1. Along the vineyards in St Emilion we noticed there were always roses planted. Why? Apart from the aesthetic appeal the roses play a vital role in vine safety. Because they are from the same family as vines, but much more fragile, if any disease or pest were to attack the area the roses would be affected first. This allows the farmers to take swift action before their yields are lost.
  2. We’ve always heard about the exceptional quality and taste of Iberico ham, if you’re lucky enough to get your hands on some in South Africa it can cost an arm and a leg! We always thought it was ham just made in the Iberian region (much like champagne from Champagne). Turns out it has more to do with the breed of pig Iberian pig and the food in which it feeds off. Among other grades, the best quality is black label these pigs are pure bred and are fed acorns! The ham is then cured and can be treated for up to 4 years!
  3. Oysters take up to 3 years to grow and only 5 seconds to throw down your throat!

That’s it for now- we are working on our self-created transport related issues. This evening we head off to Camp Nou to watch Barcelona and Real Madrid in the final- what a life!



Warsaw sets the bar!

En route Prague at the moment…

Warsaw was the biggest surprise of the trip so far, we were relatively unsure what to expect and initially the only reason Warsaw was on our list was because of Atelier Amaro, an experimental ‘science meets nature’ restaurant in one of Warsaw’s parks. I’ll get back to the restaurant experience in a minute but it should be said that if any of you ever get a chance to visit Warsaw, do it. We stayed in the Old Town. The Old Town was exquisite, it was relatively quiet compared to the touristy areas in Brussels and Bruges, it’s difficult to explain but Darren and I just felt there was an air to it, something special (corny I know).

On to the restaurant experience, we both feel that it needs to be written about. We made a reservation before we even had accommodation in Warsaw and pretty much anywhere else in Europe (an example of chef priorities). This was something we were beyond excited for. It was a beautiful evening in The Old Town when we left there were a couple of ominous looking clouds in the sky but nothing too serious. The plan was to Uber to the restaurant but because we had to spend a fair portion of the day recovering from our Polish vodka experiences we thought the evening walk would be good for us. It started pouring with rain very soon after this decision and we decided to just make do with the one small umbrella we had, in hindsight this was not a smart move and we should have just taken the Uber. In our soaking wet power-walk-panic we missed the door of the restaurant, and found ourselves walking around in circles in the outside garden (which can be seen from the inside of the restaurant- not our finest moment) only to do a full loop back to the door which amazingly (said with sarcasm) we managed to see this time.

Part of what we liked about the restaurant was that we didn’t know what to expect, there was no suggested dress code on the website so we opted for smart casual. We came through the door like a bit of a hurricane, furiously trying to wipe our now soaking wet and garden trodden shoes on the entrance mats and apologizing profusely for being wet and a bit disheveled. We lifted our heads to find the two or three tables already there staring at us in their seriously smart suits, fancy dresses and shiny shoes.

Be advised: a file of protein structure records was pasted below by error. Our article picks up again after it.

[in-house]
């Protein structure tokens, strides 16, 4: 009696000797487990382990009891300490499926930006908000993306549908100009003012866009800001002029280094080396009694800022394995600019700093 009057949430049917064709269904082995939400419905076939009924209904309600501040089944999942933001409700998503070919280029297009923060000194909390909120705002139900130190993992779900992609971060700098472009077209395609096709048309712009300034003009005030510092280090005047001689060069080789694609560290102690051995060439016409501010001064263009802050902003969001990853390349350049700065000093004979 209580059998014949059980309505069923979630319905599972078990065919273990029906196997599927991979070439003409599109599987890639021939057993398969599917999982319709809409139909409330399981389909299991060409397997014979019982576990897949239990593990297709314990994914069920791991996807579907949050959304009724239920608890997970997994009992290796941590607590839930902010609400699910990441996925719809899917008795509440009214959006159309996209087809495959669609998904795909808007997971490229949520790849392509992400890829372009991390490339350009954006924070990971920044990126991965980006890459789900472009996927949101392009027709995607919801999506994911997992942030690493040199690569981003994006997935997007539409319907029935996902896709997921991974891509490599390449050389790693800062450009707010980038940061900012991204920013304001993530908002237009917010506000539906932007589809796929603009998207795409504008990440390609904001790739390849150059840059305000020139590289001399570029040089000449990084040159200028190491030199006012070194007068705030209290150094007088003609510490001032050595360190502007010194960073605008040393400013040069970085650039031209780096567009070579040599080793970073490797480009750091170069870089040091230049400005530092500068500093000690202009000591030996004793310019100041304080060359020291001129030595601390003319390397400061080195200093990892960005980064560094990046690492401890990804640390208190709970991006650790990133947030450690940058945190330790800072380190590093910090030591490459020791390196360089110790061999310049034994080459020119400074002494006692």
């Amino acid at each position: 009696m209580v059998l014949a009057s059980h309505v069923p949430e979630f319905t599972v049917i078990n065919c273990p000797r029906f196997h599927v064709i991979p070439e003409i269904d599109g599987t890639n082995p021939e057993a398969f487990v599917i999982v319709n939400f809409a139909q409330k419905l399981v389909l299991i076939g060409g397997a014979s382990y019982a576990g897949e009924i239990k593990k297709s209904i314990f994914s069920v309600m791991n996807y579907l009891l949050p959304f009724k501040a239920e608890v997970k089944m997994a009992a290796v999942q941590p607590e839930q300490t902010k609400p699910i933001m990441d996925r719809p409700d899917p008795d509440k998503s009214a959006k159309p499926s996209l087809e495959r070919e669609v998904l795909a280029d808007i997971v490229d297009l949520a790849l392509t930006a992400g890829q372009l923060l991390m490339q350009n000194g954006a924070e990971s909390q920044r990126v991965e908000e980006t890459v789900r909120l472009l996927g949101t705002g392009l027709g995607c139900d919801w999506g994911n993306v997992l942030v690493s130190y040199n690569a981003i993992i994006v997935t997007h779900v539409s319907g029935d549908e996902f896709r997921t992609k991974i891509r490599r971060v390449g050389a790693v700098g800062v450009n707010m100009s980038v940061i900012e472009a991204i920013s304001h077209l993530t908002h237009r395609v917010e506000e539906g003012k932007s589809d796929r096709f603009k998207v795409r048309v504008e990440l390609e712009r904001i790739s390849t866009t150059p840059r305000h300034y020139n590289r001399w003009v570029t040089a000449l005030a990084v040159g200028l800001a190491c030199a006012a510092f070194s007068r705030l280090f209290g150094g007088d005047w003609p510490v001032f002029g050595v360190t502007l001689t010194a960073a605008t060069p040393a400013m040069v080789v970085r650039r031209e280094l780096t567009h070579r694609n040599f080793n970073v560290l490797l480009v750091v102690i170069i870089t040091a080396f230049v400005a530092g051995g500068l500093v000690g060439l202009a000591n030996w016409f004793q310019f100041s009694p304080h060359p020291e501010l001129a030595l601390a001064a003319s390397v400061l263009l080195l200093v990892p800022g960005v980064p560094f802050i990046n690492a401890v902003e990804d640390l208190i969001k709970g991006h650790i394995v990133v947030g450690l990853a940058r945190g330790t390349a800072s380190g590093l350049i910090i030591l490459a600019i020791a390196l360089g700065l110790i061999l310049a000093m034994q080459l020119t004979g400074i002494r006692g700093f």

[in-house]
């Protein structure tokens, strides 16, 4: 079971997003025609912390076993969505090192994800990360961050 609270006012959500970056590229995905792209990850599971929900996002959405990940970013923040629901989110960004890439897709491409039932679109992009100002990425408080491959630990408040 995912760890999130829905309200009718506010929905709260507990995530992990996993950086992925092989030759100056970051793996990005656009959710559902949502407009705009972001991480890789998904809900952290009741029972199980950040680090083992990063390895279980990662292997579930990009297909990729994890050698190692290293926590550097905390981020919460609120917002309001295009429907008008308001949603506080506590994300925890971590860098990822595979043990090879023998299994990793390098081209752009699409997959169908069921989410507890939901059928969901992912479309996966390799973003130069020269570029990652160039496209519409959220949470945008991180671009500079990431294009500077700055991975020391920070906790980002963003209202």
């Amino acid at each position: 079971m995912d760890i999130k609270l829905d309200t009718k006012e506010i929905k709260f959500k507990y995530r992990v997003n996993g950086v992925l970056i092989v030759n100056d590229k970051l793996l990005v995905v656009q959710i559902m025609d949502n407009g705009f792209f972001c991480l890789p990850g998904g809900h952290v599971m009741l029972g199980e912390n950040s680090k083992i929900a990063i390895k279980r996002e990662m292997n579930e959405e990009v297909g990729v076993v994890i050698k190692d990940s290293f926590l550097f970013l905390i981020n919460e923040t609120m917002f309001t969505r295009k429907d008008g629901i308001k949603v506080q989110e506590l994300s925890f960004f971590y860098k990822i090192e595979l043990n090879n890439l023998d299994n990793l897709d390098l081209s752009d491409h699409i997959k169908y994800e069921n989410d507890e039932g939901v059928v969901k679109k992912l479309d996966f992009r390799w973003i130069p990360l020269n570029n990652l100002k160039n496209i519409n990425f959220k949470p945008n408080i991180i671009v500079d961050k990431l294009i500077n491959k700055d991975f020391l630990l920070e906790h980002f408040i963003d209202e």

Feeling out of place, we sat down and I looked at Darren, his white shirt was now completely see through on the one side, nipple and all (I can’t help but laugh now). An extremely serious looking waiter immediately approached us and said to Darren: “Sir, could you please come with me”. Darren had already expressed his doubt to me regarding his shoe choice for the evening. He got up and whispered to me “it’s my shoes” and followed the waiter to the back of the restaurant. At this point I was left alone at the table and I was convinced our restaurant experience was over before we even got to have a glass of wine. The two scenarios in my head played out as follows: One: They politely informed Darren that his shoes and his technically half naked body was inappropriate for their fine establishment and he agrees that we made a mistake and we leave quietly, Two: they politely inform Darren his shoes and his technically half naked body is inappropriate for their fine establishment and Darren, for lack of a better word, decks the guy, knocking him out and we are escorted out by Polish police and put on a Michelin restaurant blacklist.

I was green when he got back to the table, it’s not an exaggeration to say my legs had gone numb but it turns out they had very generously offered him a dry, pressed beautiful collared shirt (it was in better condition than Darren’s 3 weeks in a backpack shirt to begin with). I think the entire staff body had a good chuckle but the experience began and we quickly relaxed. There was one waiter that took a little longer to warm up to us completely but I think that’s because Darren was now wearing his clean shirt for the next day.

The menu was a ‘9 moments’ menu, it had an extra four amuse bouches to start and an extra sweets course at the end. Every course was exquisite, there was not one course that we thought was a miss, we did have a few favourites.